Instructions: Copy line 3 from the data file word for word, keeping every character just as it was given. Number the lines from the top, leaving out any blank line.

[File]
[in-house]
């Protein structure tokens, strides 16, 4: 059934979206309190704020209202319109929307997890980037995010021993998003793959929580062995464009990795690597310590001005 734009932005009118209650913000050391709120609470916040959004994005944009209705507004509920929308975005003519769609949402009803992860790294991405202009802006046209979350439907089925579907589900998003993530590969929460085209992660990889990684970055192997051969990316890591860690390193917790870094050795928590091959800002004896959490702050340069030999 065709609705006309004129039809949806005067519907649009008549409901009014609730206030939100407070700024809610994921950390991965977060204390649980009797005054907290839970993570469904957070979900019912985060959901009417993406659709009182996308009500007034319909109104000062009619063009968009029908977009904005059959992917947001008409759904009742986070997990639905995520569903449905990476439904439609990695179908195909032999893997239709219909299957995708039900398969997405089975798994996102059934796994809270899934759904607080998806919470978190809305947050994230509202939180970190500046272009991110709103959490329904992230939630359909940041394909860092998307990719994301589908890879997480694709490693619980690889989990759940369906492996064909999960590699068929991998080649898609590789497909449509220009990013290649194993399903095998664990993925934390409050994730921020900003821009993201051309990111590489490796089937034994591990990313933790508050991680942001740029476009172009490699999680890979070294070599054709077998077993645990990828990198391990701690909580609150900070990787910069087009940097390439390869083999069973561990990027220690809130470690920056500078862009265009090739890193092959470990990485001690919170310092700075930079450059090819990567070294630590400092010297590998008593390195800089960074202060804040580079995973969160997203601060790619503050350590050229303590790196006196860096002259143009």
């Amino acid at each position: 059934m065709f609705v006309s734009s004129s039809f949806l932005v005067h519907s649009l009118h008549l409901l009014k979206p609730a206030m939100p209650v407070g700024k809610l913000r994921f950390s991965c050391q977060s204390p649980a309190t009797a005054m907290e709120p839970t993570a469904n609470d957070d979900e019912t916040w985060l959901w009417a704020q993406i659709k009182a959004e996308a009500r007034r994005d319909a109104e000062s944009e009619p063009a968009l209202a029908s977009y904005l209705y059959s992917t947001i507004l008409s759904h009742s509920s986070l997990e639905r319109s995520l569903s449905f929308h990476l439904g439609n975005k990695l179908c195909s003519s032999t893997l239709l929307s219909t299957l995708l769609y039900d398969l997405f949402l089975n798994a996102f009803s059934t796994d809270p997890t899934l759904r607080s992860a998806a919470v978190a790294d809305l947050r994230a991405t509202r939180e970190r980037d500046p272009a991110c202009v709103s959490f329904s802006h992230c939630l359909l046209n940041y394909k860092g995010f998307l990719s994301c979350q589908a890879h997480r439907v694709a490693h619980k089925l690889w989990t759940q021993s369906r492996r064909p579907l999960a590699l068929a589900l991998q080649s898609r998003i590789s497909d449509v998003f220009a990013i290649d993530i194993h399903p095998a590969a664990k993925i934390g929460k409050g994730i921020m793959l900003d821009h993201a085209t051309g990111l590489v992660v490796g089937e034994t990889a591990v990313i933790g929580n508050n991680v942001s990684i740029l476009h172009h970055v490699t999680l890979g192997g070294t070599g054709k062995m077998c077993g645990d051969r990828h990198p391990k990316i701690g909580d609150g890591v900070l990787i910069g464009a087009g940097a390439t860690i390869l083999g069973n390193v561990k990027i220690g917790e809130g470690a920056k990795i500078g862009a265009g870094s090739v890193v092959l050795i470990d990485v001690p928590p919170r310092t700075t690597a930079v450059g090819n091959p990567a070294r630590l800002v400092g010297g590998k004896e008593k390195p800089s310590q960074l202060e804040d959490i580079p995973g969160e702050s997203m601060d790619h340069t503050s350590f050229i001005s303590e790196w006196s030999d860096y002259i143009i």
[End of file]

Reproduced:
């Amino acid at each position: 059934m065709f609705v006309s734009s004129s039809f949806l932005v005067h519907s649009l009118h008549l409901l009014k979206p609730a206030m939100p209650v407070g700024k809610l913000r994921f950390s991965c050391q977060s204390p649980a309190t009797a005054m907290e709120p839970t993570a469904n609470d957070d979900e019912t916040w985060l959901w009417a704020q993406i659709k009182a959004e996308a009500r007034r994005d319909a109104e000062s944009e009619p063009a968009l209202a029908s977009y904005l209705y059959s992917t947001i507004l008409s759904h009742s509920s986070l997990e639905r319109s995520l569903s449905f929308h990476l439904g439609n975005k990695l179908c195909s003519s032999t893997l239709l929307s219909t299957l995708l769609y039900d398969l997405f949402l089975n798994a996102f009803s059934t796994d809270p997890t899934l759904r607080s992860a998806a919470v978190a790294d809305l947050r994230a991405t509202r939180e970190r980037d500046p272009a991110c202009v709103s959490f329904s802006h992230c939630l359909l046209n940041y394909k860092g995010f998307l990719s994301c979350q589908a890879h997480r439907v694709a490693h619980k089925l690889w989990t759940q021993s369906r492996r064909p579907l999960a590699l068929a589900l991998q080649s898609r998003i590789s497909d449509v998003f220009a990013i290649d993530i194993h399903p095998a590969a664990k993925i934390g929460k409050g994730i921020m793959l900003d821009h993201a085209t051309g990111l590489v992660v490796g089937e034994t990889a591990v990313i933790g929580n508050n991680v942001s990684i740029l476009h172009h970055v490699t999680l890979g192997g070294t070599g054709k062995m077998c077993g645990d051969r990828h990198p391990k990316i701690g909580d609150g890591v900070l990787i910069g464009a087009g940097a390439t860690i390869l083999g069973n390193v561990k990027i220690g917790e809130g470690a920056k990795i500078g862009a265009g870094s090739v890193v092959l050795i470990d990485v001690p928590p919170r310092t700075t690597a930079v450059g090819n091959p990567a070294r630590l800002v400092g010297g590998k004896e008593k390195p800089s310590q960074l202060e804040d959490i580079p995973g969160e702050s997203m601060d790619h340069t503050s350590f050229i001005s303590e790196w006196s030999d860096y002259i143009i």